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For the system of linear equations x/3-y/5=4 and 3x/4+2y/3=6,how many solutions exist?

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tarja19 | Student, Undergraduate | (Level 2) Honors

Posted July 30, 2011 at 1:18 AM via web

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For the system of linear equations x/3-y/5=4 and 3x/4+2y/3=6,how many solutions exist?

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giorgiana1976 | College Teacher | (Level 3) Valedictorian

Posted July 30, 2011 at 1:26 AM (Answer #1)

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We'll find the least common denominator for the first two fractions from the top equation.

5x - 3y = 60 (1)

We'll find the least common denominator for the next two fractions from the bottom equation.

9x + 8y = 72 (2)

We'll use elimination method to determine the solution of the system.

We'll isolate x from the 1st equation, to the left side.

x = (60+3y)/5

We'll replace x into the 2nd equation and we'll get an equation in y only:

9(60+3y)/5 + 8y = 72

540 + 27y + 40y = 360

67y = 360-540

67y = -180

y = -180/67

x = (60 - 540/67)/5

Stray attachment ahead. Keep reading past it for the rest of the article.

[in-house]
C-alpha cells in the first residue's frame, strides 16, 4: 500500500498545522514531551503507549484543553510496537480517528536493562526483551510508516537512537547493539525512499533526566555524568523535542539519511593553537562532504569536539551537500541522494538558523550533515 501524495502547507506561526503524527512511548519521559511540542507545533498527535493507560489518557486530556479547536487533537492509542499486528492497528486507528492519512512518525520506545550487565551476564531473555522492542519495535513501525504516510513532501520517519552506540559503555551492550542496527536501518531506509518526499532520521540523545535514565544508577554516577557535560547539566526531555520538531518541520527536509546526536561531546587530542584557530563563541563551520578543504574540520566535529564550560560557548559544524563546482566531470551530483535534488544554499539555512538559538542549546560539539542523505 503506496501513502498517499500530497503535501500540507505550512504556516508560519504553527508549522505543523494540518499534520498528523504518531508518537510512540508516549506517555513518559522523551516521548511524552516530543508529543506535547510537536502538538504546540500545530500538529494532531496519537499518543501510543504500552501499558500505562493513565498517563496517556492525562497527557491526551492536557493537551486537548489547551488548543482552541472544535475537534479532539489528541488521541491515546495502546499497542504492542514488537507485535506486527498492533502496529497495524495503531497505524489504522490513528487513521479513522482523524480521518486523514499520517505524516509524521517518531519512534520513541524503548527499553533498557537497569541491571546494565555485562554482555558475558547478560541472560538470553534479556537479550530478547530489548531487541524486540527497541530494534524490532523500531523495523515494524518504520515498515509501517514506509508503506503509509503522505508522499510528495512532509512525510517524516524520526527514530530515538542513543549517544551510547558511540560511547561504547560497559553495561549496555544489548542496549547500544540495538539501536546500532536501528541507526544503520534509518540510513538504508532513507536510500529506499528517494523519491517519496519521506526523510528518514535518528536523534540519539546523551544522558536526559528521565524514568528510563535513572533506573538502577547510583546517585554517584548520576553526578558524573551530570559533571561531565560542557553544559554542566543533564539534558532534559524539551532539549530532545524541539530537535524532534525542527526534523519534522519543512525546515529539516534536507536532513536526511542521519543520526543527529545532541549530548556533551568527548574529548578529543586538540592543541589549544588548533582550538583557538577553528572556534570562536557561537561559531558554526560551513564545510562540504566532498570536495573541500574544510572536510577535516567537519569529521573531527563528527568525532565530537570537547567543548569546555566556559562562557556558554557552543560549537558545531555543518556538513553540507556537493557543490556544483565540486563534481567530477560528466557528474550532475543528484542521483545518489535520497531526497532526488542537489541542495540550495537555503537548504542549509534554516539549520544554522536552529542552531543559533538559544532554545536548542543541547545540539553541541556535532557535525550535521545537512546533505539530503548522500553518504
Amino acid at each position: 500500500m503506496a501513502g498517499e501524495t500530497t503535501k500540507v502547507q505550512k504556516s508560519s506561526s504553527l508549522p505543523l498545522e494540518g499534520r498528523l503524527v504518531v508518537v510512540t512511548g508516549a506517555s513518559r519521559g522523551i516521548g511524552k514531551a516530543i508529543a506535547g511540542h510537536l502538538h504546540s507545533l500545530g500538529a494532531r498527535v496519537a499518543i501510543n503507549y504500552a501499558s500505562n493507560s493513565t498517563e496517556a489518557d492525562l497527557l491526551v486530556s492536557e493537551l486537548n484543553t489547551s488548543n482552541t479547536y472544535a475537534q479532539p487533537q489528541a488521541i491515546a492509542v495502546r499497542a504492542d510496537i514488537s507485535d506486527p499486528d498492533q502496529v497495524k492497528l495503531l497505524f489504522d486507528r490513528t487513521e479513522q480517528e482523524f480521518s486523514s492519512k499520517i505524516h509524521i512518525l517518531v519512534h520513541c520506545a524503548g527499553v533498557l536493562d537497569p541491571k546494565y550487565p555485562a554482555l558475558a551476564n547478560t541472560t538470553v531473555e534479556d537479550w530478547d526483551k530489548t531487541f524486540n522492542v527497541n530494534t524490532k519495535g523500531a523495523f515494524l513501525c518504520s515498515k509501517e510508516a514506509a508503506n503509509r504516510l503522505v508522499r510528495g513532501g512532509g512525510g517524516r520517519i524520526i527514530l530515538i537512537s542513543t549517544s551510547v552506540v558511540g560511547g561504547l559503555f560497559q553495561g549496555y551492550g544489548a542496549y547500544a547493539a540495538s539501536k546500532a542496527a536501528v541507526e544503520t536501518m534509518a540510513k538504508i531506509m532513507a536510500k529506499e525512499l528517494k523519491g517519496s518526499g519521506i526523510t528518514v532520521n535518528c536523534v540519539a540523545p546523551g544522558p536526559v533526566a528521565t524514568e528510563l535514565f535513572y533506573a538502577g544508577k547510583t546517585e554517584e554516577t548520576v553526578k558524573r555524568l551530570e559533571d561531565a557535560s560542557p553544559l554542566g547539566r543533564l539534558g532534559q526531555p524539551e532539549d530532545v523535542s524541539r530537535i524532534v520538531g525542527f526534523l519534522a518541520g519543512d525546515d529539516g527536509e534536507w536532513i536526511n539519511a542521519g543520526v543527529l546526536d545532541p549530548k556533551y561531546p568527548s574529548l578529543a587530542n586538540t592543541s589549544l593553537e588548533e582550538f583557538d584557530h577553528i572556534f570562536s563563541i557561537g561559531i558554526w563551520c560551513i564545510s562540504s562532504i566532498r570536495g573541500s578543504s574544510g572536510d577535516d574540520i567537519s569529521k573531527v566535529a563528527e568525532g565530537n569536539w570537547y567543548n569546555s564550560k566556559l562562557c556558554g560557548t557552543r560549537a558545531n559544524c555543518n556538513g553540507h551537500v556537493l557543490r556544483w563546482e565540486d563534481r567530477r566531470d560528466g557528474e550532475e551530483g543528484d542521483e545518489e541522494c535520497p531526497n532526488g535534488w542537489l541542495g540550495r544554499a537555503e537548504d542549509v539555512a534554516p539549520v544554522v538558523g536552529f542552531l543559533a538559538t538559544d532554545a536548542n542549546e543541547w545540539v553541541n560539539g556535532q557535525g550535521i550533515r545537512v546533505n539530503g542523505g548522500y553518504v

x = 3480/67*5

x = 696/67

The solution of the system is the pair of coordinates (696/67 ; -180/67).

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samhouston | Middle School Teacher | (Level 1) Associate Educator

Posted July 30, 2011 at 3:22 PM (Answer #2)

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A system of two linear equations has only 3 possible outcomes:

* no solution

* 1 solution

* infinite solutions

You can tell which of these is correct by graphing.  If the lines are parallel, then there is no solution.  If the lines intersect at one point, then there is one solution.  If the lines coincide, then there are infinite solutions.

 x/3-y/5=4 and 3x/4+2y/3=6

First, rewrite equation in slope-intercept form.

x/3 - y/5 = 4

y = 5(x/3 - 4)

3x/4 + 2y/3 = 6

y = 3/2(6 - 3x/4)

Now graph the two equations.

 

The lines intersect at exactly one point, therefore this system has one solution.

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